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Arizona reptile wranglers capture lizard wandering freeway

PHOENIX (CBS, KYMA/KECY) - Reptile wranglers were able to capture a lizard that had wandered onto a busy Phoenix highway Wednesday morning, according to KPHO.

KPHO says Alex Roszkowski and Casey Brose, from Phoenix Herpetological Sanctuary, found the Nile monitor lizard hiding in a storm drain on the shoulder of Arizona State Route 101.

"We rescue reptiles every single day. But one on the 101, a Nile monitor walking down the 101. That's the first one. The first one for me too.

Yeah, we were battling with time a little bit too because we were both starting to get a little hot and he was getting worn out the lizard. Um, so we were trying to make sure that we could get him before he, uh, cooked in that little, um, culvert.

Yeah, absolutely. And that's our biggest thing is for the safety of that animal. You know, it looked a little intense and it was, but for the safety of that animal and us it was basically get him out, get him in the box and we need to get him out of here and cool down in the vehicle.

But also the drivers on the 101. Because if that monitor lizard was to bolt out into traffic, who knows what could have happened?

I got called by my manager at Debbie at 630 a.m. I was just waking up and she's like, yeah, there's a monitor on the, on the 101. Is there any way that you can go help them out? I'm like, I, I guess so, jumped out of bed and I got ready as well as I could and drove down there. We got to the scene, you know, the officer kind of took us over to where there's a storm grate. We weren't sure if the storm grate could even be removed. And then kind of, there was this small kind of grate that you could see all the way down the culvert and we tracked the monitor all the way to the dead end there. And then Casey started kind of poking him from the back to get him closer and closer to the edge of the culvert where we could kind of see him in the storm drain wouldn't come all the way out because he was starting to get more and more suspicious of us. But then we kind of were able to put one of the catch poles down in there and kind of get his arm through so that he couldn't slip out the first time. We got a hold of him. He actually backed out and their heads are so narrow that he was able to kind of just slip out of that catch pole. So I had to get his front arm through. Casey was able to kind of shove him down as he kind of wore out, he got his arm through and then we cinched it up around his waist and his upper arm. And then as you saw Casey was the Wrangler.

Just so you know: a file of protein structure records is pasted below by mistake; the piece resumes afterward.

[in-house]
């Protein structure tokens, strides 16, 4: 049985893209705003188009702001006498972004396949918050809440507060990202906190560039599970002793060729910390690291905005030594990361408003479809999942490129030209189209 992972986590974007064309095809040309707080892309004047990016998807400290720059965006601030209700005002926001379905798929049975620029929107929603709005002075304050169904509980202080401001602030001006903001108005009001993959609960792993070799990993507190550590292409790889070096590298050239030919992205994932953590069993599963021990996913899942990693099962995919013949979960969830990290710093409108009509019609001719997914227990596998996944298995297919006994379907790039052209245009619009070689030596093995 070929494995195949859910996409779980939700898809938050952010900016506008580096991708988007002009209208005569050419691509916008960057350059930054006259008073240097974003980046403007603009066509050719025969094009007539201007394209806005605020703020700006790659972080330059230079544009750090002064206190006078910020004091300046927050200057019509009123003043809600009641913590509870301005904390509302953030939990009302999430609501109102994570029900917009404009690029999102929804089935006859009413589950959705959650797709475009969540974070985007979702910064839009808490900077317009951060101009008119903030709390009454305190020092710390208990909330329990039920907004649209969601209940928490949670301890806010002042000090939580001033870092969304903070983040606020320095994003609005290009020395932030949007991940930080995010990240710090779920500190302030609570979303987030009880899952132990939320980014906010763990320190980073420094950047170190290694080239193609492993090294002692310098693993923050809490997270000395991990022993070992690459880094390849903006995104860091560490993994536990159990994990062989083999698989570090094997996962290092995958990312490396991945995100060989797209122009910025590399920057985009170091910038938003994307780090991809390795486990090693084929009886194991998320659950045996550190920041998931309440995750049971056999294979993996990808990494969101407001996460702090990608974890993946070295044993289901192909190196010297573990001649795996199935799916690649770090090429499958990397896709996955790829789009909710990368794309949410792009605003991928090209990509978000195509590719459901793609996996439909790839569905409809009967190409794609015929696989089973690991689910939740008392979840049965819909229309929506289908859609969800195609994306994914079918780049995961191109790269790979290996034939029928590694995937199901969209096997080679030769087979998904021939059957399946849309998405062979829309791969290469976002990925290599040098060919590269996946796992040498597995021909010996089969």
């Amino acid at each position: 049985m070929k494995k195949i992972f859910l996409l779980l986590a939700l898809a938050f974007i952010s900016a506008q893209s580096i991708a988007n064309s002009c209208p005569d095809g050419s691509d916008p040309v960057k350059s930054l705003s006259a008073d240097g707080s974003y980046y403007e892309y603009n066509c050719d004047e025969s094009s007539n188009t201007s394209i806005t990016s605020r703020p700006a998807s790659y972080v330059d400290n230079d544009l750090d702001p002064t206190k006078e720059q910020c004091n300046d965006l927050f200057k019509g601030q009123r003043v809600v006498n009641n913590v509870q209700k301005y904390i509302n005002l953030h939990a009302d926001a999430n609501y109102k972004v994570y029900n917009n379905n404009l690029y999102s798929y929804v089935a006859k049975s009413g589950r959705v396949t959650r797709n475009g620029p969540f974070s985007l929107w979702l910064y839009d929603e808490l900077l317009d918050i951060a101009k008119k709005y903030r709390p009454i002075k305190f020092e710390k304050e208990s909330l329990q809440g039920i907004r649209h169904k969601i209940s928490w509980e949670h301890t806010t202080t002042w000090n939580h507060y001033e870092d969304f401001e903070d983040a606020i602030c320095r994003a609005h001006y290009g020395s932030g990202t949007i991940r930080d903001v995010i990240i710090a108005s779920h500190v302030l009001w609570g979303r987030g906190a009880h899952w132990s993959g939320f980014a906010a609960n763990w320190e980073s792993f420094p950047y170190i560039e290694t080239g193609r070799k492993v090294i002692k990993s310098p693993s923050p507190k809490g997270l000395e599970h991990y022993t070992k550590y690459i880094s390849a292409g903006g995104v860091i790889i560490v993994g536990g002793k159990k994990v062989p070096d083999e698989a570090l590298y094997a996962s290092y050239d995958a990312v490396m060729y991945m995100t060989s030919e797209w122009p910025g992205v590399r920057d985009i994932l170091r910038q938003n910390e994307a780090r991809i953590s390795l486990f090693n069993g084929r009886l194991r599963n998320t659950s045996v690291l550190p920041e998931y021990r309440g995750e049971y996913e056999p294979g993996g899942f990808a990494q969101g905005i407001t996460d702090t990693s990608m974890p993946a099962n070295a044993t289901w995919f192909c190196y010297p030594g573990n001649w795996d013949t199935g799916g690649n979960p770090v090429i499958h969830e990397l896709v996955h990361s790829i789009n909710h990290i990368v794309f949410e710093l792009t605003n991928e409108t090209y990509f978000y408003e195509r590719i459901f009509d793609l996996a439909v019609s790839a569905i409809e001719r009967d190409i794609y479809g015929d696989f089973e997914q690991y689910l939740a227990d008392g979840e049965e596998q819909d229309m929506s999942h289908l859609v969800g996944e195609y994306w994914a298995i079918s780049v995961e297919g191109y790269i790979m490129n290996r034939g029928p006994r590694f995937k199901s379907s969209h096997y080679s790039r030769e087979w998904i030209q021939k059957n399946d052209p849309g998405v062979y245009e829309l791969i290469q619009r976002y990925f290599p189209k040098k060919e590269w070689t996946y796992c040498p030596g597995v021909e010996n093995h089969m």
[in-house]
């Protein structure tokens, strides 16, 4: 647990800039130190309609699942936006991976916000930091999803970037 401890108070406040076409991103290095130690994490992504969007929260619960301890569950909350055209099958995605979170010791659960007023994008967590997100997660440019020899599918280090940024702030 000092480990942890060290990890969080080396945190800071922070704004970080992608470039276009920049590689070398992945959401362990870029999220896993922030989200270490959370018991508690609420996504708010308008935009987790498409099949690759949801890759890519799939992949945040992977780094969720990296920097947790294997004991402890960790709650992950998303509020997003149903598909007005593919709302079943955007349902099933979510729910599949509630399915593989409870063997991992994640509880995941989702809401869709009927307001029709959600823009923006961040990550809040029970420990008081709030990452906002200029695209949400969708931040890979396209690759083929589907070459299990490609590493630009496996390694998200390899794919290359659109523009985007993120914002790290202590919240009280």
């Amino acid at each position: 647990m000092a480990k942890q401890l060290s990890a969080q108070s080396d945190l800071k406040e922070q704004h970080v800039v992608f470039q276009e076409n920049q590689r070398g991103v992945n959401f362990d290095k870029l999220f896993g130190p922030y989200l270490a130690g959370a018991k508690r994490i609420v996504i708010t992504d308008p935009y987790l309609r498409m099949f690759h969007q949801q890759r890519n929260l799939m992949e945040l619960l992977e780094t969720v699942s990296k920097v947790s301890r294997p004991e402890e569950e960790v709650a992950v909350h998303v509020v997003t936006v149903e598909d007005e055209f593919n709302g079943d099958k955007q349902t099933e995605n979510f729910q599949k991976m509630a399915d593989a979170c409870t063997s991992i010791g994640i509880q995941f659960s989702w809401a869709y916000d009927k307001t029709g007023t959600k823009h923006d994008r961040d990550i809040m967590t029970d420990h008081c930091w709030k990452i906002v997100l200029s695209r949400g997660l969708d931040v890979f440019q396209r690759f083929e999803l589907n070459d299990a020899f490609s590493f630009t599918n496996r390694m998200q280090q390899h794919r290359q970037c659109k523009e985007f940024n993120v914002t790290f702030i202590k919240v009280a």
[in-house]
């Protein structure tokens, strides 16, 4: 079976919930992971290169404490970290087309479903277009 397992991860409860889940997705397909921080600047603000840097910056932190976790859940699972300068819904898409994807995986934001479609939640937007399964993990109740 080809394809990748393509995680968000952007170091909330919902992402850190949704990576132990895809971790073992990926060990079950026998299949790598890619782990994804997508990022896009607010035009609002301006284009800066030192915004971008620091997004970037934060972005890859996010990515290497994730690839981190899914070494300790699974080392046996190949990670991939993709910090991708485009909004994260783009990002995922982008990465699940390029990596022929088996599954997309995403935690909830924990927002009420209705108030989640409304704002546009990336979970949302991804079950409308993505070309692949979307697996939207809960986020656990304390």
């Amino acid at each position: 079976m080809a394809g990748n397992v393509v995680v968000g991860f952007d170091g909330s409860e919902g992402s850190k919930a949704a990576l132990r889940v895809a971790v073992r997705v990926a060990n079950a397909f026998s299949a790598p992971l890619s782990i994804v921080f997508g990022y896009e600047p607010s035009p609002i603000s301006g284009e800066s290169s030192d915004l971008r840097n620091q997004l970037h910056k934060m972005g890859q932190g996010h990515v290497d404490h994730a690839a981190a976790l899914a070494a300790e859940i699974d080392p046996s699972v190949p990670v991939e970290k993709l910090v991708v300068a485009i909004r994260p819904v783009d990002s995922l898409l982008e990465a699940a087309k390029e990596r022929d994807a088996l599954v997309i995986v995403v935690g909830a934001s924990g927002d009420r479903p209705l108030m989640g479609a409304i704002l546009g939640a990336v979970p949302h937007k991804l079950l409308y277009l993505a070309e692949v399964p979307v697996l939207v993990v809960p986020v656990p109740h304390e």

Literally at that point, it's you got to go kit or get bit is what we say at the sanctuary. I grabbed that animal by the tail at the most un bitty end. And then it was essentially getting him from not biting me. Thankfully, Alex was able to pin him very firmly. I know it looked a little intense, but that animal is fine. They can handle these things, pinned him. I grabbed him by the back of the neck. We put him in the box done and done. We've done our job. So we got him out of there. Yes, we got him out of there. Yes.

So at the sanctuary, we actually have Nile monitors. So I have thorough training on these animals and they're actually one of the few lizards that will actively pursue you. Now, it's just out of defense. This animal is not trying to hurt me. I got it by the tail and it's gonna swing around. So it was essentially just keep its gravity from coming up and grabbing me. So, Alex, thankfully being a professional wrangler alert for these animals, we were able to just kind of knock it down and then he saw his chance boom, nailed it. So, I mean, we work with 12 ft crocodiles so."

Alex Roszkowski and Casey Brose, Phoenix Herpetological Sanctuary

After freeing it, the lizard appeared to lunge multiple times before finally being secured inside a container, KPHO says.

The sanctuary is now searching for the reptile's owner, according to KPHO.

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